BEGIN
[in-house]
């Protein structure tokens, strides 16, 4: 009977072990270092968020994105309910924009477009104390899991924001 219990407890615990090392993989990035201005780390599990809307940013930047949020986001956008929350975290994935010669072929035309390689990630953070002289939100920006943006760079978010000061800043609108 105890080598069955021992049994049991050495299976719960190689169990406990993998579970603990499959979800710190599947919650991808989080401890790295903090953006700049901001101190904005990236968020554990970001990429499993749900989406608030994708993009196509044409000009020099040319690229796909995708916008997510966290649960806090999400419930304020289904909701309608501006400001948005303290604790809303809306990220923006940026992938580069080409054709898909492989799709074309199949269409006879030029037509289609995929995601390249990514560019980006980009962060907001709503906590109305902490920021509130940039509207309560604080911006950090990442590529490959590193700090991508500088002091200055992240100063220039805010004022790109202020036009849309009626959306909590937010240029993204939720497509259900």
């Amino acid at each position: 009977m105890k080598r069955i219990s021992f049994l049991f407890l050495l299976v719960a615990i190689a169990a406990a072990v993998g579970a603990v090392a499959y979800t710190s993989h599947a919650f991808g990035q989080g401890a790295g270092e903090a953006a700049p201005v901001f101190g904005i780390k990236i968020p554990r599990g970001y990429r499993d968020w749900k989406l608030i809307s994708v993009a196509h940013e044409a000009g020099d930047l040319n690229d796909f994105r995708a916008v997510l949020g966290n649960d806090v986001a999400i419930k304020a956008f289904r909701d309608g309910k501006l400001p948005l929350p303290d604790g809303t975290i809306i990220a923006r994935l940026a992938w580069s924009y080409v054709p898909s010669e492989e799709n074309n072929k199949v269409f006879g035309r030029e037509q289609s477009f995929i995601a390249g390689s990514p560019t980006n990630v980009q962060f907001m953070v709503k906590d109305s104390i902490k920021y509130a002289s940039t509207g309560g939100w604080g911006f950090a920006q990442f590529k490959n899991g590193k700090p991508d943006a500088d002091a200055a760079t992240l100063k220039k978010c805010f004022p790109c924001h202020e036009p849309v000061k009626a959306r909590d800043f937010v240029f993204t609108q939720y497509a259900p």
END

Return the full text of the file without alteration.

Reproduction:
[in-house]
């Protein structure tokens, strides 16, 4: 009977072990270092968020994105309910924009477009104390899991924001 219990407890615990090392993989990035201005780390599990809307940013930047949020986001956008929350975290994935010669072929035309390689990630953070002289939100920006943006760079978010000061800043609108 105890080598069955021992049994049991050495299976719960190689169990406990993998579970603990499959979800710190599947919650991808989080401890790295903090953006700049901001101190904005990236968020554990970001990429499993749900989406608030994708993009196509044409000009020099040319690229796909995708916008997510966290649960806090999400419930304020289904909701309608501006400001948005303290604790809303809306990220923006940026992938580069080409054709898909492989799709074309199949269409006879030029037509289609995929995601390249990514560019980006980009962060907001709503906590109305902490920021509130940039509207309560604080911006950090990442590529490959590193700090991508500088002091200055992240100063220039805010004022790109202020036009849309009626959306909590937010240029993204939720497509259900």
């Amino acid at each position: 009977m105890k080598r069955i219990s021992f049994l049991f407890l050495l299976v719960a615990i190689a169990a406990a072990v993998g579970a603990v090392a499959y979800t710190s993989h599947a919650f991808g990035q989080g401890a790295g270092e903090a953006a700049p201005v901001f101190g904005i780390k990236i968020p554990r599990g970001y990429r499993d968020w749900k989406l608030i809307s994708v993009a196509h940013e044409a000009g020099d930047l040319n690229d796909f994105r995708a916008v997510l949020g966290n649960d806090v986001a999400i419930k304020a956008f289904r909701d309608g309910k501006l400001p948005l929350p303290d604790g809303t975290i809306i990220a923006r994935l940026a992938w580069s924009y080409v054709p898909s010669e492989e799709n074309n072929k199949v269409f006879g035309r030029e037509q289609s477009f995929i995601a390249g390689s990514p560019t980006n990630v980009q962060f907001m953070v709503k906590d109305s104390i902490k920021y509130a002289s940039t509207g309560g939100w604080g911006f950090a920006q990442f590529k490959n899991g590193k700090p991508d943006a500088d002091a200055a760079t992240l100063k220039k978010c805010f004022p790109c924001h202020e036009p849309v000061k009626a959306r909590d800043f937010v240029f993204t609108q939720y497509a259900p």